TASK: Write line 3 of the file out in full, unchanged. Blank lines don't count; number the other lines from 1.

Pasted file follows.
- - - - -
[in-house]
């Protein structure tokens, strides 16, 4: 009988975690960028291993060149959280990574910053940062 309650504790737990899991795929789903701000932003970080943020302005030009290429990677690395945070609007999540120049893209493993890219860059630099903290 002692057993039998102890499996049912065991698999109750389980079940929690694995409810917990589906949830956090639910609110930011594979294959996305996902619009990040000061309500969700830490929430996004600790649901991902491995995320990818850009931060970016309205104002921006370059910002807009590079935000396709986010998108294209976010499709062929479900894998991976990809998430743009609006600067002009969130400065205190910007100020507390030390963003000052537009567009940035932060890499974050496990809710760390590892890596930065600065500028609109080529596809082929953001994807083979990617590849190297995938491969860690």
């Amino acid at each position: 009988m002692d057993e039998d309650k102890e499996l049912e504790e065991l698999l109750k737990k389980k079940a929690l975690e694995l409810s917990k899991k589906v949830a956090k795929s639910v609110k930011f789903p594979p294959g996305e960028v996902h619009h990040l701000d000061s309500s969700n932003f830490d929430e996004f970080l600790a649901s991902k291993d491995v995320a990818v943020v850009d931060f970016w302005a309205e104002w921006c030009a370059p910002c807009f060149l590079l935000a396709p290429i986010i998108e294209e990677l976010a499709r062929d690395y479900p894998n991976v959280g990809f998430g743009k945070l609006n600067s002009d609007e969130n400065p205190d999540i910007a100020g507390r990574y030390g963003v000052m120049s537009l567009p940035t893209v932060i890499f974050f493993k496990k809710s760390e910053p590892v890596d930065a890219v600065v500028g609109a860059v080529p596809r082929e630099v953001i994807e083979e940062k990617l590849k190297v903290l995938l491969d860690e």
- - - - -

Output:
């Amino acid at each position: 009988m002692d057993e039998d309650k102890e499996l049912e504790e065991l698999l109750k737990k389980k079940a929690l975690e694995l409810s917990k899991k589906v949830a956090k795929s639910v609110k930011f789903p594979p294959g996305e960028v996902h619009h990040l701000d000061s309500s969700n932003f830490d929430e996004f970080l600790a649901s991902k291993d491995v995320a990818v943020v850009d931060f970016w302005a309205e104002w921006c030009a370059p910002c807009f060149l590079l935000a396709p290429i986010i998108e294209e990677l976010a499709r062929d690395y479900p894998n991976v959280g990809f998430g743009k945070l609006n600067s002009d609007e969130n400065p205190d999540i910007a100020g507390r990574y030390g963003v000052m120049s537009l567009p940035t893209v932060i890499f974050f493993k496990k809710s760390e910053p590892v890596d930065a890219v600065v500028g609109a860059v080529p596809r082929e630099v953001i994807e083979e940062k990617l590849k190297v903290l995938l491969d860690e």